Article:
However, he showed last season that he can be an effective rusher of the football, which gives offensive coordinator Bill Musgrave another weapon to play with out of the backfield.

Running Back – Latavius Murray – Fourth Season – Central Florida

Murray was given the keys to the car last season, and he didn't disappoint in his first season as the featured back in Oakland.

He was a consistent threat out of the backfield, becoming the first Raider since 2010 to eclipse the 1,000-yard mark, and going into 2016 all indications are that he will once again be the bell cow back for the Silver and Black.

What Murray does need though is a little help. As mentioned earlier, Murray never enjoyed a complementary rusher to take some of the burden off him in 2015, but in 2016 the hope is that he will not asked to shoulder all the responsibility on the ground.

The Central Florida-product will be the focal point of the Raiders' rushing attack in the upcoming season, but if another running back could enter the fray, it would be a huge benefit for the entire rushing attack.

Fullback – Marcel Reece – Seventh Season – University of Washington

The versatile fullback appeared in 15 games last season for the Raiders, carrying the ball 10 times for 36 yards, as well as adding 30 receptions for 269 yards and three touchdowns.

Since he arrived in Oakland in 2009, Reece's unique skillset has given the Raiders flexibility in how to utilize him, so as the team prepares for the 2016 campaign it will be interesting to see where he lines up a majority of the time.

While Reece will attend Training Camp 2016, and is also eligible to participate in the team's preseason slate of games, he will miss the first three games of the season as he serves a league-induced suspension for violating the NFL policy on performance-enhancing substances.

Running Back – Jalen Richard – Rookie – Southern Mississippi

After wrapping up his four-year career at Southern Mississippi, Richard signed with the Silver and Black as an undrafted free agent.

Standing at 5'8" and tipping the scales at 207 pounds, Richard is built in the mold of running backs like Maurice Jones-Drew and Doug Martin, which presents an interesting complement to Murray.

Richard will have to put together an impressive Training Camp 2016 if he wants to find himself on the team's final roster, but don't discount his ability, because anything can happen once the pads go on.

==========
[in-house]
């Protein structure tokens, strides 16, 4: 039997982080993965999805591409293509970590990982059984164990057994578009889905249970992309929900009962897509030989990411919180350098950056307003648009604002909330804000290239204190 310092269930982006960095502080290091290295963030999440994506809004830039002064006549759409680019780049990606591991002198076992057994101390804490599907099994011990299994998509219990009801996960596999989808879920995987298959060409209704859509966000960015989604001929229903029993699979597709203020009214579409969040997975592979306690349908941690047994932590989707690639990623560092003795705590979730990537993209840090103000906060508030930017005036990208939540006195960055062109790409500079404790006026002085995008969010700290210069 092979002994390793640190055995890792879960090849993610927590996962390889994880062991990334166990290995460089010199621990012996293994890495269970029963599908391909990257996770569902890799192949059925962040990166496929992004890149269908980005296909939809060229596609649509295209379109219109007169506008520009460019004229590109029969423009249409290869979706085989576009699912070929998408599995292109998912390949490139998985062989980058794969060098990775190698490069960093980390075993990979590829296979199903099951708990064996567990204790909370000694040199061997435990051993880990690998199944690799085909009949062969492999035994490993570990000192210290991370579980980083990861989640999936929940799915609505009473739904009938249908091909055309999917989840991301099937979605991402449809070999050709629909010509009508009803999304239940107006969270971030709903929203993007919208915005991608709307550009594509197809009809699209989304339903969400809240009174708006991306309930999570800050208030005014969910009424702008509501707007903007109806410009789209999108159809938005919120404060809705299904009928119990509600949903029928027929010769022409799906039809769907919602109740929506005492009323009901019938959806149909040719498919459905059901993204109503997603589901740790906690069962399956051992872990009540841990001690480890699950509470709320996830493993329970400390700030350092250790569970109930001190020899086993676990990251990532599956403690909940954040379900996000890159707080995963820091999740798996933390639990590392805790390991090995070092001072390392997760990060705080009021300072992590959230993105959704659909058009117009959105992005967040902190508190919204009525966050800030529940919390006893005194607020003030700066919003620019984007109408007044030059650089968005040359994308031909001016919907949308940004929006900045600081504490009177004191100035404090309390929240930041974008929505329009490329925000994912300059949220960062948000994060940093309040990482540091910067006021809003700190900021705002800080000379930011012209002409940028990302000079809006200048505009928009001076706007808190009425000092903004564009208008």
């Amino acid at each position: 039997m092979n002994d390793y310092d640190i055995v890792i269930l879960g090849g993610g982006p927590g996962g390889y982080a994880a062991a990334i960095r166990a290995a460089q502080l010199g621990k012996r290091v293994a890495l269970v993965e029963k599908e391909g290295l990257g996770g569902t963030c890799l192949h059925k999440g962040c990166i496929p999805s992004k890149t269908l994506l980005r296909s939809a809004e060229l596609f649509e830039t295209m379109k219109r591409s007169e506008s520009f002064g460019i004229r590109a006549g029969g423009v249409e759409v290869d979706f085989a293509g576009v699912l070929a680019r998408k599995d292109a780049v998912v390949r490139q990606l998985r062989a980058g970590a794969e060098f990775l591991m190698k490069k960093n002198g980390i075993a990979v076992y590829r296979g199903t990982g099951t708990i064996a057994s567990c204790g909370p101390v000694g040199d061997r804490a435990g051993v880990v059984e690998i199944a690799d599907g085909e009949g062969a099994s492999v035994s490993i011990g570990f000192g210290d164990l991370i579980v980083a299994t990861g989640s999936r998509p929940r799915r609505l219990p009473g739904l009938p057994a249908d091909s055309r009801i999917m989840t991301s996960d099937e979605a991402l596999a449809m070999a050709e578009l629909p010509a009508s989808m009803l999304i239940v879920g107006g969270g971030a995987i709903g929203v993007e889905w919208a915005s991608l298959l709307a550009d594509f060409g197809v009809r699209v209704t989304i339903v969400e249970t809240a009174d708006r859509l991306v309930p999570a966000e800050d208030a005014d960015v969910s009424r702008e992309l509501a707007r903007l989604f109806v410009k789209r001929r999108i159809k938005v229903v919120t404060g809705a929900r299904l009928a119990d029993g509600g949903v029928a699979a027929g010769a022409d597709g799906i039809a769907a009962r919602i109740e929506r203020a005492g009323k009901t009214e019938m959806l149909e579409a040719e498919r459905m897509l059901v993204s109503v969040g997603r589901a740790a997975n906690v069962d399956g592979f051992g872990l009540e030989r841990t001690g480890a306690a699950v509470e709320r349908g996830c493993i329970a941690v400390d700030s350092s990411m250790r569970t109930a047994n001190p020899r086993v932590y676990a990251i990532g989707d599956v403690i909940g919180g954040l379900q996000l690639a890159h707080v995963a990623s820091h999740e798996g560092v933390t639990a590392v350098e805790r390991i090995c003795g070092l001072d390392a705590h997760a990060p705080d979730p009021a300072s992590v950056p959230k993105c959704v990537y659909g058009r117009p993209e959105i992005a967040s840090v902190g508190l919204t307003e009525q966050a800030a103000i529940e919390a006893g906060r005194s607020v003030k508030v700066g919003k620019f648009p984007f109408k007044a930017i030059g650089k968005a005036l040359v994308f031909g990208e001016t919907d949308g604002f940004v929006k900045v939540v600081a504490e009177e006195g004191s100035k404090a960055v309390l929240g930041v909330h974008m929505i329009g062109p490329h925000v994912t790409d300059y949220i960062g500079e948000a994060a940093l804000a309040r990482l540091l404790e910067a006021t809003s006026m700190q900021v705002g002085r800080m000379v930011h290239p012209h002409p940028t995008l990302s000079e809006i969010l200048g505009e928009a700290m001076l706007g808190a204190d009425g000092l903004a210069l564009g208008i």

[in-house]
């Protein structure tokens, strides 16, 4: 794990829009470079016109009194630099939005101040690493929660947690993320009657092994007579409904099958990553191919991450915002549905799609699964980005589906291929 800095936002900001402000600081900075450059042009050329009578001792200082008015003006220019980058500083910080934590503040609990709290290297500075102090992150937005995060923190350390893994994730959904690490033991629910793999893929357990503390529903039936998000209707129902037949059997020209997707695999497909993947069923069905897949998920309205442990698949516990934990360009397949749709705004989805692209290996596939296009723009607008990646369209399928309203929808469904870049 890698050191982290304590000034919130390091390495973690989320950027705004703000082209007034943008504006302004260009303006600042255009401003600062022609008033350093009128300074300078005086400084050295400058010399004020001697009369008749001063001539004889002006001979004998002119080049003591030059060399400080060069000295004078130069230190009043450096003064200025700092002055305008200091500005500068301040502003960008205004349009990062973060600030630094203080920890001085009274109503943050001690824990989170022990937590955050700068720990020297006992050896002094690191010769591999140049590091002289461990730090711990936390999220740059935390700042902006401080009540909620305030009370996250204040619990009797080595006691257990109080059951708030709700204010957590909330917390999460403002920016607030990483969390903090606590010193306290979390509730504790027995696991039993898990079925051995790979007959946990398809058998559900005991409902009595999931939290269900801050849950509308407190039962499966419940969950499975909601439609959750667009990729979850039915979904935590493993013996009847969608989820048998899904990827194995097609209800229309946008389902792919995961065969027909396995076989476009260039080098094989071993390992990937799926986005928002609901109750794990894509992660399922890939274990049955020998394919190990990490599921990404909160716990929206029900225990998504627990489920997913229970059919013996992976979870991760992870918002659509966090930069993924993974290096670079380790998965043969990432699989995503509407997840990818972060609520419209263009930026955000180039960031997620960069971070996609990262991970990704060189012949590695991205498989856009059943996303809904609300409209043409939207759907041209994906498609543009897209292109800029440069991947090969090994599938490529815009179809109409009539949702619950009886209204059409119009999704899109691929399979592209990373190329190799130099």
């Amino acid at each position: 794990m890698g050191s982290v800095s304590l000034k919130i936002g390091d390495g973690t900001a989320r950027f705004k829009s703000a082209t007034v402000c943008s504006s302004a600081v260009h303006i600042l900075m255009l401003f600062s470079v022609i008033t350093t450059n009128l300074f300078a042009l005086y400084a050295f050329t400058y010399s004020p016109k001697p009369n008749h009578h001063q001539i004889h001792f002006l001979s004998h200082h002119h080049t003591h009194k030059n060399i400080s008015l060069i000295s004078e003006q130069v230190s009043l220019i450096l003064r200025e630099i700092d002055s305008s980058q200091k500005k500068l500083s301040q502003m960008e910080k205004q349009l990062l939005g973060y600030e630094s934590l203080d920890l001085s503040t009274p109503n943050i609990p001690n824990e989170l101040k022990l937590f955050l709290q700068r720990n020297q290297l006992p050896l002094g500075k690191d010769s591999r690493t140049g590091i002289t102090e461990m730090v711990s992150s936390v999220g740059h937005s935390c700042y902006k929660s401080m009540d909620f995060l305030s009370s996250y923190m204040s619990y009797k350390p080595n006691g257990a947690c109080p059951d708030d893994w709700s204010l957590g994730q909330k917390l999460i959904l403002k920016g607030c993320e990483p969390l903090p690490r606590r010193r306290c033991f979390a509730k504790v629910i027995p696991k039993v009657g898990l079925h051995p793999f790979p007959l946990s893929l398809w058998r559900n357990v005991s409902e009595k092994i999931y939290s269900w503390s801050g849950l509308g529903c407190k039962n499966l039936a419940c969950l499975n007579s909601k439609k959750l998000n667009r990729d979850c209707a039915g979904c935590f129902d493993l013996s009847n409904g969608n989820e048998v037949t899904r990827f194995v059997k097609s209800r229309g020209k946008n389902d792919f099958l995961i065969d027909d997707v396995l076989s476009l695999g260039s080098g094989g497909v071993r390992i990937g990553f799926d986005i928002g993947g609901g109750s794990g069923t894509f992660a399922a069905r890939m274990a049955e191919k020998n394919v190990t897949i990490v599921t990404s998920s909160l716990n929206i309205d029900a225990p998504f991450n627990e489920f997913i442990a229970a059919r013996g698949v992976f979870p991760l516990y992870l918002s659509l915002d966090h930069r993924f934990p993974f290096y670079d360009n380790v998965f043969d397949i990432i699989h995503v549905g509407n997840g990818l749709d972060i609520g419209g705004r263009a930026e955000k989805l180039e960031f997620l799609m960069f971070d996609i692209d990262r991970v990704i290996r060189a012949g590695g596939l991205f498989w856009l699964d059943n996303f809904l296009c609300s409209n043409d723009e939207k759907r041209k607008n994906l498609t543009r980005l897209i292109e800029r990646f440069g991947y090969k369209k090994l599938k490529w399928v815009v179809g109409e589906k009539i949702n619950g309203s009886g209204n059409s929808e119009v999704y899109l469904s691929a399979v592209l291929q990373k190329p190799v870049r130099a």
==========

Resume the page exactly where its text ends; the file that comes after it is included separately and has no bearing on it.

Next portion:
Running Back – DeAndré Washington – Rookie – Texas Tech

Heading into training camp, Washington might be the most intriguing running back currently on the Raiders' roster.

The Silver and Black selected the physical back in the fifth round (No. 143 overall), and while many saw the Texas Tech-product as a prototypical third-down back, General Manager Reggie McKenzie and Head Coach Jack Del Rio have repeatedly said that Washington is a complete player who they anticipate playing on all three downs.

Most NFL teams utilize multiple running backs throughout the season, so if Washington can emerge as a consistent threat to pair with Murray, the Raiders' offense will become all the more potent in 2016.

Keep An Eye On…

I'll be keeping a close eye on DeAndré Washington throughout Training Camp 2016.

All indications are that Latavius Murray will once again handle the bulk of the work for the Silver and Black, but there will certainly be snaps up for grabs that hopefully Washington can seize.

Another thing I'll be watching is how Murray responds in his second season as the starting running back.

The physical running back enjoyed a quality 2015 campaign, but now headed into 2016, teams will be game planning around stopping the Pro Bowl running back.

How will he respond? Only time will tell, but it's certainly something to be cognizant of.